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Prescribed burn sends up smoke west of Bend

By Femi Abebefe
Published On: Apr 12 2014 09:06:44 PM CDT
Updated On: Apr 12 2014 09:10:55 PM CDT

NewsChannel 21's Femi Abebefe was on the front line of a prescribed burn west of Bend Saturday afternoon.

BEND, Ore. -

With the help of the Deschutes County Sheriff’s Office and others, the Deschutes National Forest on Saturday implemented the first prescribed burn of the West Bend Project area adjacent to Phil's Trailhead, sending up a towering smoke plume visible across the area.

The Deschutes National Forest was looking to mitigate fire risk by taking out some of the brush and needles that easily fuel flames.

“What we're trying to do is reintroduce fire as a natural process, and to do so in ways that are confined and controlled, so that we don't have a catastrophic fire,” said Kevin Larkin, Bend-Fort Rock District ranger.

Extra brush and needle components are what can turn a small fire into a catastrophic one.

“Having removed fire for the last hundred years or so with fire suppression has created the unnatural conditions, the heavy fuel loads that create the risk for high-severity fire,” said Pete Caligiuri, forest ecologist.

Larkin said the smoke would be visible from town -- and indeed it was -- but shouldn't cause too much of a disturbance.

“The winds will blow smoke away from town, away from populated areas, so we're minimizing the risk that we're going to have smoke set into Bend, and that comes with the consequence of inconveniencing some recreational users here at Phil's Trailhead,” Larkin said.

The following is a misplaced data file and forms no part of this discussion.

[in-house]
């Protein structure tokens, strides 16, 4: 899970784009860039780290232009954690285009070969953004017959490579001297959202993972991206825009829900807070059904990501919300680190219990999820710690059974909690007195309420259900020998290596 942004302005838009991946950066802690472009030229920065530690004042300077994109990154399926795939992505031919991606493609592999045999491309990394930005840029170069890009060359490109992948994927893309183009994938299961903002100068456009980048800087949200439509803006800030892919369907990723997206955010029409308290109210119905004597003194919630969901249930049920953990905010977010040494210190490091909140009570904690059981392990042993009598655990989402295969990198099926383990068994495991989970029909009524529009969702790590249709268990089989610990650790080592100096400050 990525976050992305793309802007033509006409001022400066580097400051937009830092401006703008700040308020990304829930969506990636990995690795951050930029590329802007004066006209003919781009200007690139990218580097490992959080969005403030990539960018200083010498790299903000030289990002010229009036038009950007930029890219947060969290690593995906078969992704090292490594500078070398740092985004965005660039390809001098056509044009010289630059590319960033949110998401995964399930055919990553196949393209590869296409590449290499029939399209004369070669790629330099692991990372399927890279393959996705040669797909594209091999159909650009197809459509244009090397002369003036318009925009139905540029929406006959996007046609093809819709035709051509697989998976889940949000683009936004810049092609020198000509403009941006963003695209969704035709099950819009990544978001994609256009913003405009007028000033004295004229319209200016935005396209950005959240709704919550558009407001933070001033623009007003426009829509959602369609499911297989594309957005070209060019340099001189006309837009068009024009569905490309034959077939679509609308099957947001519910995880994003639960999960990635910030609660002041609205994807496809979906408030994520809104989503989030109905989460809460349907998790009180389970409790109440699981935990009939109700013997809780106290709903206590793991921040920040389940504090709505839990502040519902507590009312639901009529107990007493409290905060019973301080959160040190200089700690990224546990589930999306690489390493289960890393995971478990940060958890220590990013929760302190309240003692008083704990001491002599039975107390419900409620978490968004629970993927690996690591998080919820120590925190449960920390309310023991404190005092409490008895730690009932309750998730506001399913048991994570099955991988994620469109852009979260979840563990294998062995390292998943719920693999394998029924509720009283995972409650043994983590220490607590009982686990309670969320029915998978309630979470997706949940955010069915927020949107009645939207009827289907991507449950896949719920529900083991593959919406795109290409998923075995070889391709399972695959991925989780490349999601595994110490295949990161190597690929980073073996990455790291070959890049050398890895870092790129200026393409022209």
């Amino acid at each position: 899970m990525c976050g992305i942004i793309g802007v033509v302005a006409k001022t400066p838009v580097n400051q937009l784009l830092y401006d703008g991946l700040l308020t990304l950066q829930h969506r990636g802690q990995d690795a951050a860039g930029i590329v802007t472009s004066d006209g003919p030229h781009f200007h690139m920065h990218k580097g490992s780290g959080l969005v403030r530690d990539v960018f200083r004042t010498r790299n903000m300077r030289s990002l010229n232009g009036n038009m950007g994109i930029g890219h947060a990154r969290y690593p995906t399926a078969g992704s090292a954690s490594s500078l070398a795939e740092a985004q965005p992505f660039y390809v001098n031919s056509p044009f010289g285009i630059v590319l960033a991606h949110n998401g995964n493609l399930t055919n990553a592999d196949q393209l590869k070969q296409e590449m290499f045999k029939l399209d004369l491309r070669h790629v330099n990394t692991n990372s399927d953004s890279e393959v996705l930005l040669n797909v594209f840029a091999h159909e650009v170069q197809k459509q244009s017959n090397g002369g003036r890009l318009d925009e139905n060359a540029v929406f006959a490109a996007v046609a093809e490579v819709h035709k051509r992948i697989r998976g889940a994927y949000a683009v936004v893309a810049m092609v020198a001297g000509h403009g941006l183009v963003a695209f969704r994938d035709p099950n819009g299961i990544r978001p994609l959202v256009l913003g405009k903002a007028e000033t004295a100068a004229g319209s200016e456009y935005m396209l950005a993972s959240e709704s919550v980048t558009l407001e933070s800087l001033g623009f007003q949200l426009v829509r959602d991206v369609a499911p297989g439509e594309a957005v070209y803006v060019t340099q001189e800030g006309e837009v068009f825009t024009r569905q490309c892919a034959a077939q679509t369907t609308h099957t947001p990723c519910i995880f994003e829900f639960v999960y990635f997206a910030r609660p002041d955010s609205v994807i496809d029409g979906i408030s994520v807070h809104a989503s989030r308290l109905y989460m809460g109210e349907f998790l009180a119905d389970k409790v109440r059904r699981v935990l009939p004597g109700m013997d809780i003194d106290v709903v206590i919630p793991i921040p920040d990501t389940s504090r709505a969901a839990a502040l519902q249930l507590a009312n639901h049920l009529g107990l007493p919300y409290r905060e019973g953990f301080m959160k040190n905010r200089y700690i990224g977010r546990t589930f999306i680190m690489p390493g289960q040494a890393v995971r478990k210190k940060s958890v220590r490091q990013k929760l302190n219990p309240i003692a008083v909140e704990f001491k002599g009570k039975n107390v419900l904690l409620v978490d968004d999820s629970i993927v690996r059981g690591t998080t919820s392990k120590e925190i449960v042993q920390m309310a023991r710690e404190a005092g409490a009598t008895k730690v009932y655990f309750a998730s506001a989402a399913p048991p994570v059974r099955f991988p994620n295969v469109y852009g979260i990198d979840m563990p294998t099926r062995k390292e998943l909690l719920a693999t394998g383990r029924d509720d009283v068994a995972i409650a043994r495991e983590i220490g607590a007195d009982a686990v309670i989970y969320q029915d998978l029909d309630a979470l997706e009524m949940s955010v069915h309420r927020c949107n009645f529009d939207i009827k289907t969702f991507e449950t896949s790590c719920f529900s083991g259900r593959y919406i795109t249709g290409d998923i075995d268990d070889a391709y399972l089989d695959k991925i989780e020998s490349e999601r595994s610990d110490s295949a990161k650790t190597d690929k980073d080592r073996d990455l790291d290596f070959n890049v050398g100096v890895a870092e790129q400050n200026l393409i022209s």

The Forest Service made sure forest maintenance was at the forefront.

“We're trying to reapply and reestablish fire when it's appropriate, so we can have the controlled burns that you're seeing here today,” Caligiuri said.

Larkin is thankful for the community's cooperation and support of the prescribed burn, and also the many crew members who help keep us safe.

“I'm really excited to shine the spotlight on the firefighters that are out there,” Larkin said. “These are some of the best fire managers that we have in this country, and they're out there working on this project right now, so I'm excited to show off their work.”

The last ignition finished around 3 p.m. Saturday. Even though the burn is setup for the wind to blow the smoke away from town, it should still be visible in the immediate area for the next several days.

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